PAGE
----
As leaders gather in Phnom Penh for the trade-focused World Bank conference,
garment lobbyists are celebrating a US legislative breakthrough triggered by
The natural disaster has helped build momentum in
Washington for a dormant bill that would grant Cambodia and 14 other developing
countries - some affected by the tsunami - selective duty-free access to
The bill, recently introduced in the US Senate, covers
textile imports to America. The American market makes up 70 percent of Cambodian
garment exports, said Van Sou Ieng, president of the Garment Manufacturers
Association in Cambodia. Manufacturers now pay around a 16 percent tariff on
goods destined for the United States.
"It's absolutely crucial that we
get this bill passed," said Ieng during a break at the World Bank conference's
recent press briefing. "Without it, the industry cannot survive."
governmental and business elites at the conference (February 10-11) are pressing
for the diversification of Cambodia's export economy, the country's reliance on
garments can't be ignored. Most of the conference's scheduled panels focus on
how to keep Cambodia's star industry competitive after the expiration of quotas
Many of the event's participants said they hope Cambodia's
reputation for high labor standards will continue to attract image-conscious
But Ieng said this isn't enough.
"Labor standards are only
one component of competitiveness," he said. "Access to market is the most
important factor - if we don't get this [bill passed], it could jeopardize all
our labor efforts."
Although Cambodian delegates started pushing for the
bill over a year ago, it gathered little attention until the tsunami ravaged the
Maldives, one of the 14 least developed countries (LDCs) included in the
original legislation. Lawmakers then added Sri Lanka, a non-LDC, to the bill,
because it was greatly affected by the disaster.
Senator Gordon Smith
(R-OR) introduced the revised Tariff Relief Assistance for Developing Economies
(TRADE) Act to the US Senate on January 26. The United States already has
similar trade preferences for least developed countries in Africa and the
Caribbean, but not for Asia.
"We've been trying to get this bill
introduced for many months, but in Washington, everything is timing," said
Roland Eng, former Cambodian Ambassador to the United States. "The tsunami
showed how the Asia Pacific region is fragile."
Concern in Cambodia over
the bill's passage intensified in October, leading up to the expiration of the
quota system governing international textile commerce January 1. A bilateral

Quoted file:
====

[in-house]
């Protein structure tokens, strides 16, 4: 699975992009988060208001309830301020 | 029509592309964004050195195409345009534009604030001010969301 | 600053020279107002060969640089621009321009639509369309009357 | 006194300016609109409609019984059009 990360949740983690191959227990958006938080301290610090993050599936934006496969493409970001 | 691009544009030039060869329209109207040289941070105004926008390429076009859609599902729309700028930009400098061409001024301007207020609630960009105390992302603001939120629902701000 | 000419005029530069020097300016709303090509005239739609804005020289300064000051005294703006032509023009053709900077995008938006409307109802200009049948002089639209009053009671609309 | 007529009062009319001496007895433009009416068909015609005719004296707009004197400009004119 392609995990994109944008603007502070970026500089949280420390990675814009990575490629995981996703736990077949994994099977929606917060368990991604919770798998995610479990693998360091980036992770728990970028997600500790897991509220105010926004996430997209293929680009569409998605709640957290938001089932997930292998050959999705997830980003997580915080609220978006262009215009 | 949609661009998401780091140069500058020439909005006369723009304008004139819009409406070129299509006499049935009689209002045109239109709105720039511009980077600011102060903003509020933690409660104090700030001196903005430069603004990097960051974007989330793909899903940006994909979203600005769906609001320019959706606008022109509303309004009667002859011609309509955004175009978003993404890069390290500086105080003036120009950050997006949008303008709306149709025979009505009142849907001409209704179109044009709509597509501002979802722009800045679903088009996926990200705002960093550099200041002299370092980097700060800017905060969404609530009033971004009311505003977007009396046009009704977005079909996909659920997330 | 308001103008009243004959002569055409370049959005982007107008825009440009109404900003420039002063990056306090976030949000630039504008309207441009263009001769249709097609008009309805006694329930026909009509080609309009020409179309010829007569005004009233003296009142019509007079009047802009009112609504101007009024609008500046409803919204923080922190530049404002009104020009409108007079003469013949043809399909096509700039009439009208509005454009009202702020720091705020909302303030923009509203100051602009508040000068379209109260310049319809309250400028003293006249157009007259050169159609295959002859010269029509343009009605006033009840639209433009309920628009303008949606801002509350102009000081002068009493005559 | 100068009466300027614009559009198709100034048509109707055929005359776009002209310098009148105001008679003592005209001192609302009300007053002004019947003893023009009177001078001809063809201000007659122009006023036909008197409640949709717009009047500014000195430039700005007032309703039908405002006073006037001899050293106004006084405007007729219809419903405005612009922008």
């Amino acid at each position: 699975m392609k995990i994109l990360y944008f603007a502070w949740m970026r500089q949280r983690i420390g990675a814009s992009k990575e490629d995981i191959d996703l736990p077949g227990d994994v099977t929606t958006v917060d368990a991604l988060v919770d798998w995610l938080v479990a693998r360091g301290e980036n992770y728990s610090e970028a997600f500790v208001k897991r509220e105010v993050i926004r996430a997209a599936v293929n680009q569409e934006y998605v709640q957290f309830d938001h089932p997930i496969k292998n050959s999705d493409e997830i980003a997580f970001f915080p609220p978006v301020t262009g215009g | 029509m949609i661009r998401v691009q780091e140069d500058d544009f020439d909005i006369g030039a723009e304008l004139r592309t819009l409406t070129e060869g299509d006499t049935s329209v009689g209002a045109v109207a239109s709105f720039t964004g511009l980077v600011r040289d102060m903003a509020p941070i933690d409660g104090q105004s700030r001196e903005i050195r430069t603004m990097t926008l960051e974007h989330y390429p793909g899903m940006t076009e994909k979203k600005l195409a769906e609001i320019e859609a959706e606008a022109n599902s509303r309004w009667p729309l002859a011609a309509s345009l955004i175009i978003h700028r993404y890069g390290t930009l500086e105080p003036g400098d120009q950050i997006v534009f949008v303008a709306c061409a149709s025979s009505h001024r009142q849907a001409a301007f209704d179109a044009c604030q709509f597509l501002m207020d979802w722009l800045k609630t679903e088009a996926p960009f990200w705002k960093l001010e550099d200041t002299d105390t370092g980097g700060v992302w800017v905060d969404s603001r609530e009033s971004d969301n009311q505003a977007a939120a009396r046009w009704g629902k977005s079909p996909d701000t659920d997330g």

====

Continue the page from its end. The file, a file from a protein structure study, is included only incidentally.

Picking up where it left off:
trade agreement with the United States also ended at the start of the New Year.
Both arrangements guaranteed Cambodia a healthy market share for garments, which
make up 80 percent of the country's total exports.
Now Cambodia must
compete in an open market with industrial giants like China, which can make
goods faster and at lower cost.
Despite constant discussion of quotas in
Cambodia and other small countries reliant on garment industries, the issue has
had a low profile in the United States.
"Quotas were on the agendas of
public policy elites, NGOs, people with an interest in trade," said Karen
Tramontano, president of Global Fairness Initiative. "They weren't on the
[American] public agenda because they don't have an immediate effect on people."
"But," she added, "the tsunami is very much on the public
The sheer multitude of issues circulating in Washington makes it
difficult for one to rise above the din of political noise. When legislation
gains momentum and recognition, it generally has a "strong political engine
driving it," she said.
The tsunami gave the TRADE Act a
While Senator Smith wrote in a statement to the Post that he has
long supported facilitating international trade, he added that "the tsunami made
expanding this bill to Sri Lanka important, and it made swift passage especially
But with increased recognition comes magnified opposition.
The powerful US textile and apparel industry vocally opposes the TRADE
Act, fearing competition from overseas. Over the past four years, the industry
has experienced a job loss rate of 35 percent, said Karl Spilhaus, president of
the National Textile Association.
"Senator Smith's bill is not the
appropriate response to the tsunami disaster," Spilhaus said. "While we
sympathize with the victims of this tragic event ... you don't go to the
intensive care unit for a blood drive. The US textile industry needs to be in
the intensive care unit."
Still, the bill's supporters claim that, with
the tsunami label attached, the TRADE Act now has a much better chance of
passing both houses.
"Everyone's always looking for a hook, what's going
to give a bill some energy," Tramontano said. "For this bill, the hook was the
tsunami - even though the substantive underlying issues have nothing to do with